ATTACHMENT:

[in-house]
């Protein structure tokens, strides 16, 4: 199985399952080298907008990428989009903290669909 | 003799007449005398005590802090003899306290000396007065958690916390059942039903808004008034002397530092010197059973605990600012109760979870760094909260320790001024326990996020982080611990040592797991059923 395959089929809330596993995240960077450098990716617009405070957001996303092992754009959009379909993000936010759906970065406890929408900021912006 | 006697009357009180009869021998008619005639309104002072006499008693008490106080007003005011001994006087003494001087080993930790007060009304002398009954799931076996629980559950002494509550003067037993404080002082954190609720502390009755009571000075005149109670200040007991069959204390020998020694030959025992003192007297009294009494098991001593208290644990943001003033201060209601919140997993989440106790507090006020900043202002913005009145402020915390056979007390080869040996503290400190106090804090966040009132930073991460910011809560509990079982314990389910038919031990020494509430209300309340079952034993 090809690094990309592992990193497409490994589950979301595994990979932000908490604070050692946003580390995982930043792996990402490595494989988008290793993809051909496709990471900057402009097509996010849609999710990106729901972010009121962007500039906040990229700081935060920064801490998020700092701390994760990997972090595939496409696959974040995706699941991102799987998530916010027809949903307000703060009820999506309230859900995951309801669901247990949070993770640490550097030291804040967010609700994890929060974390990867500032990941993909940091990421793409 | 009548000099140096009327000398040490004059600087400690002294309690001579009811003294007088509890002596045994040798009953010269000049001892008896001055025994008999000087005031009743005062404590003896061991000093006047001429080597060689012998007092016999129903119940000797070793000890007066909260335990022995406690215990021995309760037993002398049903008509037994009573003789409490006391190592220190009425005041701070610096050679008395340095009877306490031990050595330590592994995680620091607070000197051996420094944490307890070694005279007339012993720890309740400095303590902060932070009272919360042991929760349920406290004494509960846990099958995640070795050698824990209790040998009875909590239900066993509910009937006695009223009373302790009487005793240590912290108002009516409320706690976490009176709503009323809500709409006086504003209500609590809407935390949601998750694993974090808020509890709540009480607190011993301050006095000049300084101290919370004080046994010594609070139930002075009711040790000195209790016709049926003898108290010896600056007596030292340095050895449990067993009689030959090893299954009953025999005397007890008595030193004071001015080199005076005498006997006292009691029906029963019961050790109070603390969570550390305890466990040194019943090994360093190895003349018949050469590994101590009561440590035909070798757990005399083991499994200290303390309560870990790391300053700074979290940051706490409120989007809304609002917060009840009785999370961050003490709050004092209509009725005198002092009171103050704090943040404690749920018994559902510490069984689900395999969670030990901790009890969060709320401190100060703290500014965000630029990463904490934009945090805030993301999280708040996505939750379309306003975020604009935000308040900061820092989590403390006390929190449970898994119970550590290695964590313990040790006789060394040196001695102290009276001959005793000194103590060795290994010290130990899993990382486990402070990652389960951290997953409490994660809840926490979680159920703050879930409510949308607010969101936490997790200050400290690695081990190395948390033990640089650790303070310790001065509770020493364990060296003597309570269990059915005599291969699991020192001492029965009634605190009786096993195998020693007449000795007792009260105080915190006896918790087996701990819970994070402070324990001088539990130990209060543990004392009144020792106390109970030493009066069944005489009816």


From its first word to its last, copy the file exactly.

[in-house]
């Protein structure tokens, strides 16, 4: 199985399952080298907008990428989009903290669909 | 003799007449005398005590802090003899306290000396007065958690916390059942039903808004008034002397530092010197059973605990600012109760979870760094909260320790001024326990996020982080611990040592797991059923 395959089929809330596993995240960077450098990716617009405070957001996303092992754009959009379909993000936010759906970065406890929408900021912006 | 006697009357009180009869021998008619005639309104002072006499008693008490106080007003005011001994006087003494001087080993930790007060009304002398009954799931076996629980559950002494509550003067037993404080002082954190609720502390009755009571000075005149109670200040007991069959204390020998020694030959025992003192007297009294009494098991001593208290644990943001003033201060209601919140997993989440106790507090006020900043202002913005009145402020915390056979007390080869040996503290400190106090804090966040009132930073991460910011809560509990079982314990389910038919031990020494509430209300309340079952034993 090809690094990309592992990193497409490994589950979301595994990979932000908490604070050692946003580390995982930043792996990402490595494989988008290793993809051909496709990471900057402009097509996010849609999710990106729901972010009121962007500039906040990229700081935060920064801490998020700092701390994760990997972090595939496409696959974040995706699941991102799987998530916010027809949903307000703060009820999506309230859900995951309801669901247990949070993770640490550097030291804040967010609700994890929060974390990867500032990941993909940091990421793409 | 009548000099140096009327000398040490004059600087400690002294309690001579009811003294007088509890002596045994040798009953010269000049001892008896001055025994008999000087005031009743005062404590003896061991000093006047001429080597060689012998007092016999129903119940000797070793000890007066909260335990022995406690215990021995309760037993002398049903008509037994009573003789409490006391190592220190009425005041701070610096050679008395340095009877306490031990050595330590592994995680620091607070000197051996420094944490307890070694005279007339012993720890309740400095303590902060932070009272919360042991929760349920406290004494509960846990099958995640070795050698824990209790040998009875909590239900066993509910009937006695009223009373302790009487005793240590912290108002009516409320706690976490009176709503009323809500709409006086504003209500609590809407935390949601998750694993974090808020509890709540009480607190011993301050006095000049300084101290919370004080046994010594609070139930002075009711040790000195209790016709049926003898108290010896600056007596030292340095050895449990067993009689030959090893299954009953025999005397007890008595030193004071001015080199005076005498006997006292009691029906029963019961050790109070603390969570550390305890466990040194019943090994360093190895003349018949050469590994101590009561440590035909070798757990005399083991499994200290303390309560870990790391300053700074979290940051706490409120989007809304609002917060009840009785999370961050003490709050004092209509009725005198002092009171103050704090943040404690749920018994559902510490069984689900395999969670030990901790009890969060709320401190100060703290500014965000630029990463904490934009945090805030993301999280708040996505939750379309306003975020604009935000308040900061820092989590403390006390929190449970898994119970550590290695964590313990040790006789060394040196001695102290009276001959005793000194103590060795290994010290130990899993990382486990402070990652389960951290997953409490994660809840926490979680159920703050879930409510949308607010969101936490997790200050400290690695081990190395948390033990640089650790303070310790001065509770020493364990060296003597309570269990059915005599291969699991020192001492029965009634605190009786096993195998020693007449000795007792009260105080915190006896918790087996701990819970994070402070324990001088539990130990209060543990004392009144020792106390109970030493009066069944005489009816």